May 9, 2014 1:07 pm
Updated: May 15, 2014 12:42 pm

Firenado? Unlike a sharknado, it’s a real thing

A fire tornado comes close to homes during the Corona Fire on November 2008.

David McNew/Getty Images

Check out this cool phenomenon that a Missouri woman witnessed on May 4:

Janae Copelin photographed this "firenado" in Missouri.

Janae Copelin

Janea Copelin posted the image to Instagram saying that she snapped the photo after she pulled over to watch a farmer burning off his field. But soon the winds whipped up, creating this “firenado.”

Though it may seem like something nightmares are made of, a firenado is a real natural phenomenon.

WATCH: Listen to the sound of a firenado as firefighters in Hawaii battle fire

A firenado, or fire whirl, is borne of the same ingredients as a tornado, more or less (putting aside the severe storms needed to produce tornadoes). Hot air at the base of the fire rises quickly through a cooler pocket of air, whipping up a vortex, or a swirling column of air. Unlike true tornadoes, a fire whirl begins on the ground.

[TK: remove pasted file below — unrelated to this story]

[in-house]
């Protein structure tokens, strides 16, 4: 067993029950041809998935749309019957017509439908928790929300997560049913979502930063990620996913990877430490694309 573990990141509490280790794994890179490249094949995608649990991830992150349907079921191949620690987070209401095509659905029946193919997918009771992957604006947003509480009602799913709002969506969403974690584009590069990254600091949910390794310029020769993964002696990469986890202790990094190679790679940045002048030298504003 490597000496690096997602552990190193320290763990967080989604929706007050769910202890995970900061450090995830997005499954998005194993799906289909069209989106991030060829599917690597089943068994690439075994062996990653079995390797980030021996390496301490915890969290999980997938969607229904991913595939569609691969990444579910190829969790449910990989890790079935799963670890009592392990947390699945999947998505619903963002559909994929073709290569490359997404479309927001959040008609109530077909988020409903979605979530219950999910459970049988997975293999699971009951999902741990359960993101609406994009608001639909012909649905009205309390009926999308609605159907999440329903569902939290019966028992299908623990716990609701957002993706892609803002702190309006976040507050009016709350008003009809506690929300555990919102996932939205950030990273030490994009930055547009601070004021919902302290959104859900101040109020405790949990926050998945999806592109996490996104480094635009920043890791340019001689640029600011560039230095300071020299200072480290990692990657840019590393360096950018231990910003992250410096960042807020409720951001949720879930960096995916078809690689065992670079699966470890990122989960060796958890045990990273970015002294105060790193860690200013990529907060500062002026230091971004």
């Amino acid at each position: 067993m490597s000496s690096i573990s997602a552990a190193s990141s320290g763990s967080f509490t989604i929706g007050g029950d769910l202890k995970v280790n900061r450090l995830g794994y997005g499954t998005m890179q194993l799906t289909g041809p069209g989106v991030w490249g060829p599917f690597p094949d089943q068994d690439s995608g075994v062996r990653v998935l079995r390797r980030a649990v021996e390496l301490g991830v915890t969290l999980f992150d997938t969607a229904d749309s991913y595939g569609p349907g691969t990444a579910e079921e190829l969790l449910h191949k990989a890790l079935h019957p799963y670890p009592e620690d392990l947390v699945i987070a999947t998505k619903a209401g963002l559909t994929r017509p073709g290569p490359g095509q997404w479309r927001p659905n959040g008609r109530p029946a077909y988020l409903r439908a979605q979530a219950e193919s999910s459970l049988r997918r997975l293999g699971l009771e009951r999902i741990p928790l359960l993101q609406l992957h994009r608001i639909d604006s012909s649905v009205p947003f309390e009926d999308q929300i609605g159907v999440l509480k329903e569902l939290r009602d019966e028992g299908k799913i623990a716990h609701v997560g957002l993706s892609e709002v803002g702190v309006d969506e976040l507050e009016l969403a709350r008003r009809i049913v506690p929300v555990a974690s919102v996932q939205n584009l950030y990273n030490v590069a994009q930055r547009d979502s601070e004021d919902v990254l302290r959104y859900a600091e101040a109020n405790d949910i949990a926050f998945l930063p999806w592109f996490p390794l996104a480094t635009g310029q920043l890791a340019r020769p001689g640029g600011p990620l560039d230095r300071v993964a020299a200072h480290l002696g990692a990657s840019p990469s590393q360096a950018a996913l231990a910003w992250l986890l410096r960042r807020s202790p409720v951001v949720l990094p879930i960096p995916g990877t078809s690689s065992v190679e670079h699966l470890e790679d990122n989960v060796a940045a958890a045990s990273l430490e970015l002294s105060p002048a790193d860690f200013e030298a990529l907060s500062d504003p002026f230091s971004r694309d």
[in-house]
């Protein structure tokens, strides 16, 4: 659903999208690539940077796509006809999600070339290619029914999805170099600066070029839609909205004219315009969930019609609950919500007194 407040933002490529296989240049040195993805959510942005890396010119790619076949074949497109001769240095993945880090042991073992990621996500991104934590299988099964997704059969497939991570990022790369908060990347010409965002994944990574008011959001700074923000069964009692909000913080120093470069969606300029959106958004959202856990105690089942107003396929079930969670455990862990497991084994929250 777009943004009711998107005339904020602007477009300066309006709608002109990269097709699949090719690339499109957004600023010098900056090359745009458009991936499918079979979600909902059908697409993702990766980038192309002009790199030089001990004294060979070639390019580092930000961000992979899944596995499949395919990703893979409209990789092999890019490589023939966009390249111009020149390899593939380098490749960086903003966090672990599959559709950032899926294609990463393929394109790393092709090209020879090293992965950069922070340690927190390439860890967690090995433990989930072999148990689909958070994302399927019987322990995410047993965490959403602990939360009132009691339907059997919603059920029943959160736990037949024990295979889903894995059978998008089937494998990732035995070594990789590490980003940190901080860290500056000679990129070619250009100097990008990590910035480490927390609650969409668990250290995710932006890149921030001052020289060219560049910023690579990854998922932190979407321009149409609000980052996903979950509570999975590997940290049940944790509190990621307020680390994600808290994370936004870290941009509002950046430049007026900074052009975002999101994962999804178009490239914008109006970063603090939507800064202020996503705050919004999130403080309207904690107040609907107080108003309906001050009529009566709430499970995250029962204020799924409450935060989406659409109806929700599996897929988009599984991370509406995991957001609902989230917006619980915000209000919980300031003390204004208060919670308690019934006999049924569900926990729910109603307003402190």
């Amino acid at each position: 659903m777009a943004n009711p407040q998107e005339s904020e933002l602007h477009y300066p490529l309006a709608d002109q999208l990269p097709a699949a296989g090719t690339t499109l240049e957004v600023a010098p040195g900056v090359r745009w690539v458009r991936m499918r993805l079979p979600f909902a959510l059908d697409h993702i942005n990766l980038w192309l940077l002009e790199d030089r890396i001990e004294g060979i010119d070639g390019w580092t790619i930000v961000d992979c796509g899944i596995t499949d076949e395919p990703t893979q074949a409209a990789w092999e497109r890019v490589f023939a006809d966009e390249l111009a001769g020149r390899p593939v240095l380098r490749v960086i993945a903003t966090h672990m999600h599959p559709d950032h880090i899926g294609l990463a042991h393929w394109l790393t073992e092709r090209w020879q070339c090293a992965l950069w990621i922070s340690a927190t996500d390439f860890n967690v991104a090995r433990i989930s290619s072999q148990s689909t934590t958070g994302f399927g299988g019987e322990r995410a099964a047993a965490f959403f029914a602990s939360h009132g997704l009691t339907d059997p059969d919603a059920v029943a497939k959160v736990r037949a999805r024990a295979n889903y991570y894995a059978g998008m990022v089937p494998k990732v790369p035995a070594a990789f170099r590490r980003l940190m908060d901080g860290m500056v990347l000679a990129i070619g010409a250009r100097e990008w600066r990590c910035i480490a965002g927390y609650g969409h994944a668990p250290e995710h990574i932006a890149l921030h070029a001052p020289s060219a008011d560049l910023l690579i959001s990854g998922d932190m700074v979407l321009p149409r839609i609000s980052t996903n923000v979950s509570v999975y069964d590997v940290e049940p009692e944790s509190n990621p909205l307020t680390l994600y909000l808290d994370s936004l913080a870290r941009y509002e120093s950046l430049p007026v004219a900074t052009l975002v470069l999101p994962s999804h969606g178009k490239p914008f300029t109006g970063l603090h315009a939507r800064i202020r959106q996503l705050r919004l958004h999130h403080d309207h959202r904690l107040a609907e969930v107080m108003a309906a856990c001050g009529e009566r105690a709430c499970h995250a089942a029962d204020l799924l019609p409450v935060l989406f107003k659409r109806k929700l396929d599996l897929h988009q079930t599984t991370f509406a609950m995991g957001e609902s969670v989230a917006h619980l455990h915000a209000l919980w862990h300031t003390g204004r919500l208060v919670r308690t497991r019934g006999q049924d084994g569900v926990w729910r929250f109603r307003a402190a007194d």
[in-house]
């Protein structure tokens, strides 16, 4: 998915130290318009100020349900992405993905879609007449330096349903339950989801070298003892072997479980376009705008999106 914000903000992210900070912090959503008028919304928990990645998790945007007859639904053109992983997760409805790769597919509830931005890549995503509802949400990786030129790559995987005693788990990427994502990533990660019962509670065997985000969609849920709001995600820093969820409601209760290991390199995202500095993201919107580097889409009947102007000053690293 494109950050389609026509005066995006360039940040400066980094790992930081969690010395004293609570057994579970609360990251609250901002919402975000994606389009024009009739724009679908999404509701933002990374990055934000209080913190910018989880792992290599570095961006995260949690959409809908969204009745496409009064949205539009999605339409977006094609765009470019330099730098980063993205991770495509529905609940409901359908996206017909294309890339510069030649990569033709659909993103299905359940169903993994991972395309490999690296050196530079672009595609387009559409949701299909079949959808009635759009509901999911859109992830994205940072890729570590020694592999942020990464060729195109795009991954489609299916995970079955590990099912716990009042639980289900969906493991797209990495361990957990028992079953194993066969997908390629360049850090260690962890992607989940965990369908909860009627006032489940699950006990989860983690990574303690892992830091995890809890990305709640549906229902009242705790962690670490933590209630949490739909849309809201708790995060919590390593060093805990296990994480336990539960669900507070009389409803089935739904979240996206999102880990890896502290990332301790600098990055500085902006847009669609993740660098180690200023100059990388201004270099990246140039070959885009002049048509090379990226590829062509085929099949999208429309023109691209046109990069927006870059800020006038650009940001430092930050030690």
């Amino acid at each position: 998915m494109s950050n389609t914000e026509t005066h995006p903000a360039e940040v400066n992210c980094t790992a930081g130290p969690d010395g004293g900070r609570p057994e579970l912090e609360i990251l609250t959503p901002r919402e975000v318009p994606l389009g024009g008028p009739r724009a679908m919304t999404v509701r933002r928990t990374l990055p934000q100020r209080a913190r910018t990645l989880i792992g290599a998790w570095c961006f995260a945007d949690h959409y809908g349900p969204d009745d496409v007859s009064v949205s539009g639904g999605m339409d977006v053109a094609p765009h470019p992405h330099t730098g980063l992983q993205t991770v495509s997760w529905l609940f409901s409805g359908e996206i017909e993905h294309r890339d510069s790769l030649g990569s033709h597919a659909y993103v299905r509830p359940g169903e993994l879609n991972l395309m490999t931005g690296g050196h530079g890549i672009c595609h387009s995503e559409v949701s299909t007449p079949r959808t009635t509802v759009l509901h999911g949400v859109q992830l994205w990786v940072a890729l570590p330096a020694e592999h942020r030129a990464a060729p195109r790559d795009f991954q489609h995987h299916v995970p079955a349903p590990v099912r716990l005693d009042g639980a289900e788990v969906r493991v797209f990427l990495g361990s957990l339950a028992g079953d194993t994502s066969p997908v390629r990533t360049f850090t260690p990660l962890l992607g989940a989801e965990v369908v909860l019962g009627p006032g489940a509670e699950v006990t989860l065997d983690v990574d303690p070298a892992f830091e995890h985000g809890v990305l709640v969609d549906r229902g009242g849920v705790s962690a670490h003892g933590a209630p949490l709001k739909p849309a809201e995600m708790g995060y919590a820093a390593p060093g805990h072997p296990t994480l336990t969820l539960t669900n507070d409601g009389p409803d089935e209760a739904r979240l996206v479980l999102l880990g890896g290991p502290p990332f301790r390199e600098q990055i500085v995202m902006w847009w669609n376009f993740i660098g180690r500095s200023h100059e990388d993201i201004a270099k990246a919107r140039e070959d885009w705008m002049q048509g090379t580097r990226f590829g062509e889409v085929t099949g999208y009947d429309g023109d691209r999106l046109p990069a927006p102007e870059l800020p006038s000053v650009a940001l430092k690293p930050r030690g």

There is also a difference between a fire whirl and an actual fire tornado.

A fire tornado, or pyro-tornadogenesis, is an actual tornado created by a fire conditions. It was first confirmed by researchers in Australia in 2012 using data from a fire in 2003.

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